The New Year for Trees, Sephardi-style

The ‘seven species’ of fruit and nut eaten at Tu’ Beshvat (Photo: James Poster)

 Tu Beshvat, the New Year for Trees, is traditionally a much bigger ‘deal’ among Sephardi and Mizrahi communities than Ashkenazi. As the day draws to a close, here’s an interesting article from Jewish Action and a Syrian-Jewish recipe to celebrate the festival.

In agricultural-based ancient Israel, Tu b’Shevatthe traditional new year for treeswas a meaningful occasion celebrated with singing and dancing. Sephardim, who primarily lived in warm locales near the Mediterranean, long manifested a deep devotion to this festival, which they call Las Frutas (The

On the day of Tu b’Shevat, Sephardic families customarily visit
relatives, where they are served a feast. The children, who are given
off from school for the day, are encouraged to not only partake of the
spread, but to take bolsas de frutas (bags of fruit) home with them. Among Ashkenazim,
on the other hand, Tu b’Shevat was only marginally celebrated,
primarily because it falls in the dead of winter in northern climates
and the variety of fruit trees available was far more limited.

The community of kabbalists, who made their home in sixteenth-century
Safed, maintained a profound regard for this minor holiday and
developed a new liturgy and rituals for it. An expanded version of these
prayers was collected in an eighteenth-century work appropriately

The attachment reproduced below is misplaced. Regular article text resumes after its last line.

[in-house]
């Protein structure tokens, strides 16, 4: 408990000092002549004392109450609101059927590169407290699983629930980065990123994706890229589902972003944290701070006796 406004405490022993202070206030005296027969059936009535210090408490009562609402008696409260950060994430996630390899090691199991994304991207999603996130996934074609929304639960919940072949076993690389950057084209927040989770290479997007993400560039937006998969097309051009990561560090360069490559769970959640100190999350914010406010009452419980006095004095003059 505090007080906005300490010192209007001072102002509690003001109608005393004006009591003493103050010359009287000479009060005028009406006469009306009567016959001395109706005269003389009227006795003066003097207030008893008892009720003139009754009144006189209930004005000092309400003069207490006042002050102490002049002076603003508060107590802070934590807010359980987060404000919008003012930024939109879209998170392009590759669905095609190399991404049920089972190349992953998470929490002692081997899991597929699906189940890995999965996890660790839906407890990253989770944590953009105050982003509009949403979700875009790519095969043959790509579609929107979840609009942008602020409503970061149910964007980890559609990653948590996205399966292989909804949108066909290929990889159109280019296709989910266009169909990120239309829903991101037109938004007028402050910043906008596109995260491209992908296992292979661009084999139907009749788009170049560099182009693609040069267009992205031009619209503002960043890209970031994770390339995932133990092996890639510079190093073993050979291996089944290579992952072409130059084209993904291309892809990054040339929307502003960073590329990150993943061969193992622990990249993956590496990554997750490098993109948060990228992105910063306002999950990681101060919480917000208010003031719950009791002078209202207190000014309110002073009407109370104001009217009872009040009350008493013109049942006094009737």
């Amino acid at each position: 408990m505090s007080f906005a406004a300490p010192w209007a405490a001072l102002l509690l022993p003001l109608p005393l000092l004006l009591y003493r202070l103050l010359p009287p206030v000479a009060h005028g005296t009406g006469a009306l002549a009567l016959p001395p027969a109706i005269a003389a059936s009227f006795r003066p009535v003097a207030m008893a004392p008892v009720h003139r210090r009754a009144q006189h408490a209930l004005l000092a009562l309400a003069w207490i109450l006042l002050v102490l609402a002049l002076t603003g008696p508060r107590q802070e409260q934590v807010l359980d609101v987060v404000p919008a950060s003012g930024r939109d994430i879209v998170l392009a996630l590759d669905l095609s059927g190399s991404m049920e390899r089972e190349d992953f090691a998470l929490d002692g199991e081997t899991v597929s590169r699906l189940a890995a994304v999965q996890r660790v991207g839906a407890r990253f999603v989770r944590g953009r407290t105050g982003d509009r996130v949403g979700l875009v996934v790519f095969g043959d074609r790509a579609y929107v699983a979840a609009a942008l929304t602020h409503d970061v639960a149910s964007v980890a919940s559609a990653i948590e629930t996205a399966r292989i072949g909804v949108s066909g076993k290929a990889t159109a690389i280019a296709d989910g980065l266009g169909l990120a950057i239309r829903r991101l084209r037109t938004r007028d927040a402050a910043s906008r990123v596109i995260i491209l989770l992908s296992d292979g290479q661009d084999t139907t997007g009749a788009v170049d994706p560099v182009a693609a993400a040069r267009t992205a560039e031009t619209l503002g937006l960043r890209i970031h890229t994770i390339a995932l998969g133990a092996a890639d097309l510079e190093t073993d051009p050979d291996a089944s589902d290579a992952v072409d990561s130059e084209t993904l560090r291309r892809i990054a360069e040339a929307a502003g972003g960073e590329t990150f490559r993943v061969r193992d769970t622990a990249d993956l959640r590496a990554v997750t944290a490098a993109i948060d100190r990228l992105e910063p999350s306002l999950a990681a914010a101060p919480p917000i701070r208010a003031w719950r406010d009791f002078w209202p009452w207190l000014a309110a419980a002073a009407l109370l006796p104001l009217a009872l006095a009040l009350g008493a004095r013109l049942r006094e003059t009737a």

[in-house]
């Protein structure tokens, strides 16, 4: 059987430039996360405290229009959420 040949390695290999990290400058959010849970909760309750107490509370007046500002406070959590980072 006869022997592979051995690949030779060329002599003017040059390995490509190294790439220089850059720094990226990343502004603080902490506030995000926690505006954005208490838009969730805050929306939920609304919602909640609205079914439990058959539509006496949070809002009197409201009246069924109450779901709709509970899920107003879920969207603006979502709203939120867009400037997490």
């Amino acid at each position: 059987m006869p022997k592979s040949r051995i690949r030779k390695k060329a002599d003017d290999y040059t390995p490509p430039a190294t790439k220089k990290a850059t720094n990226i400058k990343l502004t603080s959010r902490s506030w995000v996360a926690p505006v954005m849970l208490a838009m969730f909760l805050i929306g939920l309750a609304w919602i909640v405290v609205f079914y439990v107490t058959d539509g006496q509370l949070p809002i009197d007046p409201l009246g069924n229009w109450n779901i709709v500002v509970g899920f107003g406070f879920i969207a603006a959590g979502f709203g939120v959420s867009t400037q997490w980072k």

called Peri Etz Hadar (“Fruit of the Goodly Tree”), which describes the Tu b’Shevat seder
(ceremonial meal). This ceremony contains rituals such as drinking four
cups of wine—each wine a different type—and sampling at least 12 fruits
and nuts; others increase the number to 15, corresponding to the
numerical value of tu. Iraqi Jews further expanded on the concept, increasing the number to a minimum of 100 fruits, nuts, grains, and vegetables.

There is a widespread custom to eat foods containing the sheva minim,
the seven species for which the Land of Israel is praised in
Deuteronomy 8:8–wheat, barley, grapes, figs, pomegranates, olives, and
dates. (”’)

Zeitoon bi Hamod er Rummaan

(Syrian Sweet-and-Sour Olives)

Yields 1½ cups; about 24 olives

Olives are a ubiquitous component of Middle Eastern mezes (appetizer tables) and many meals.

1½ cups (about 8 ounces) small to medium brine-cured green or yellow olives, rinsed, drained, and lightly crushed or scored

1/3 cup extra virgin olive oil

1/3 cup hamod er rummaan (pomegranate concentrate)

1/3 cup water

1 small onion, sliced

1 tablespoon brown sugar

10 whole black peppercorns

Combine all the ingredients in a 1-pint jar. Cover and let stand in
the refrigerator for at least 3 days and up to 3 months. Serve at room

Read article in full


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